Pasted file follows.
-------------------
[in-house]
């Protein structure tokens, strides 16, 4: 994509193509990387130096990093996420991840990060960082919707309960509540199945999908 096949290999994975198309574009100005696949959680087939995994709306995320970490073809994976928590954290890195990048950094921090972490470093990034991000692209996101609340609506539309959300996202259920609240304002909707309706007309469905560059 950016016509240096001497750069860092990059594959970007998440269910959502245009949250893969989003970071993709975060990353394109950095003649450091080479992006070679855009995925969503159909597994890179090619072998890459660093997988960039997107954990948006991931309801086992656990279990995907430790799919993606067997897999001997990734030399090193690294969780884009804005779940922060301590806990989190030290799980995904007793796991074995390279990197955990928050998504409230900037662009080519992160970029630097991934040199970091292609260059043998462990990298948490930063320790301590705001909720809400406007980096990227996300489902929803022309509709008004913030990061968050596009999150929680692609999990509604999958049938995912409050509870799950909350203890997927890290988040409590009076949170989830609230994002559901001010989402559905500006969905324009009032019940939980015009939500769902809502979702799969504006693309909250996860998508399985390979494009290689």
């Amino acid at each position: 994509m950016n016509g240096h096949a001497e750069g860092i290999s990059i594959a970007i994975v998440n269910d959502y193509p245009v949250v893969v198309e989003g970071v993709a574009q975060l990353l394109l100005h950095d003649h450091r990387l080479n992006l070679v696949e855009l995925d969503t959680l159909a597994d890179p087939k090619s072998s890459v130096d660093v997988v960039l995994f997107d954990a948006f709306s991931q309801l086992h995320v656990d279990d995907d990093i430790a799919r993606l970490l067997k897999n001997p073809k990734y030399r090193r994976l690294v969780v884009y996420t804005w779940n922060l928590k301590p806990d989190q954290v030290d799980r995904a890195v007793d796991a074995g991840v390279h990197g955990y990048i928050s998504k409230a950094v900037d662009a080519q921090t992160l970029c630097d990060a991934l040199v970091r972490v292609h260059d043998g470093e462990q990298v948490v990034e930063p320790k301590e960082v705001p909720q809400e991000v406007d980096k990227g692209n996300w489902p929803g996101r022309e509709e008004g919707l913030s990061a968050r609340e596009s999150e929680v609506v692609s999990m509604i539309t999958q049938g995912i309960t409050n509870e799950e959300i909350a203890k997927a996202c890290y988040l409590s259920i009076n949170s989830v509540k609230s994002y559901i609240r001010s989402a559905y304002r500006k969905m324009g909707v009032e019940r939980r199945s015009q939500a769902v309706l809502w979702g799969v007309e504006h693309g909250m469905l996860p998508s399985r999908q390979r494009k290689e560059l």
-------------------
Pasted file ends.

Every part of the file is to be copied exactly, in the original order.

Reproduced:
[in-house]
């Protein structure tokens, strides 16, 4: 994509193509990387130096990093996420991840990060960082919707309960509540199945999908 096949290999994975198309574009100005696949959680087939995994709306995320970490073809994976928590954290890195990048950094921090972490470093990034991000692209996101609340609506539309959300996202259920609240304002909707309706007309469905560059 950016016509240096001497750069860092990059594959970007998440269910959502245009949250893969989003970071993709975060990353394109950095003649450091080479992006070679855009995925969503159909597994890179090619072998890459660093997988960039997107954990948006991931309801086992656990279990995907430790799919993606067997897999001997990734030399090193690294969780884009804005779940922060301590806990989190030290799980995904007793796991074995390279990197955990928050998504409230900037662009080519992160970029630097991934040199970091292609260059043998462990990298948490930063320790301590705001909720809400406007980096990227996300489902929803022309509709008004913030990061968050596009999150929680692609999990509604999958049938995912409050509870799950909350203890997927890290988040409590009076949170989830609230994002559901001010989402559905500006969905324009009032019940939980015009939500769902809502979702799969504006693309909250996860998508399985390979494009290689």
């Amino acid at each position: 994509m950016n016509g240096h096949a001497e750069g860092i290999s990059i594959a970007i994975v998440n269910d959502y193509p245009v949250v893969v198309e989003g970071v993709a574009q975060l990353l394109l100005h950095d003649h450091r990387l080479n992006l070679v696949e855009l995925d969503t959680l159909a597994d890179p087939k090619s072998s890459v130096d660093v997988v960039l995994f997107d954990a948006f709306s991931q309801l086992h995320v656990d279990d995907d990093i430790a799919r993606l970490l067997k897999n001997p073809k990734y030399r090193r994976l690294v969780v884009y996420t804005w779940n922060l928590k301590p806990d989190q954290v030290d799980r995904a890195v007793d796991a074995g991840v390279h990197g955990y990048i928050s998504k409230a950094v900037d662009a080519q921090t992160l970029c630097d990060a991934l040199v970091r972490v292609h260059d043998g470093e462990q990298v948490v990034e930063p320790k301590e960082v705001p909720q809400e991000v406007d980096k990227g692209n996300w489902p929803g996101r022309e509709e008004g919707l913030s990061a968050r609340e596009s999150e929680v609506v692609s999990m509604i539309t999958q049938g995912i309960t409050n509870e799950e959300i909350a203890k997927a996202c890290y988040l409590s259920i009076n949170s989830v509540k609230s994002y559901i609240r001010s989402a559905y304002r500006k969905m324009g909707v009032e019940r939980r199945s015009q939500a769902v309706l809502w979702g799969v007309e504006h693309g909250m469905l996860p998508s399985r999908q390979r494009k290689e560059l």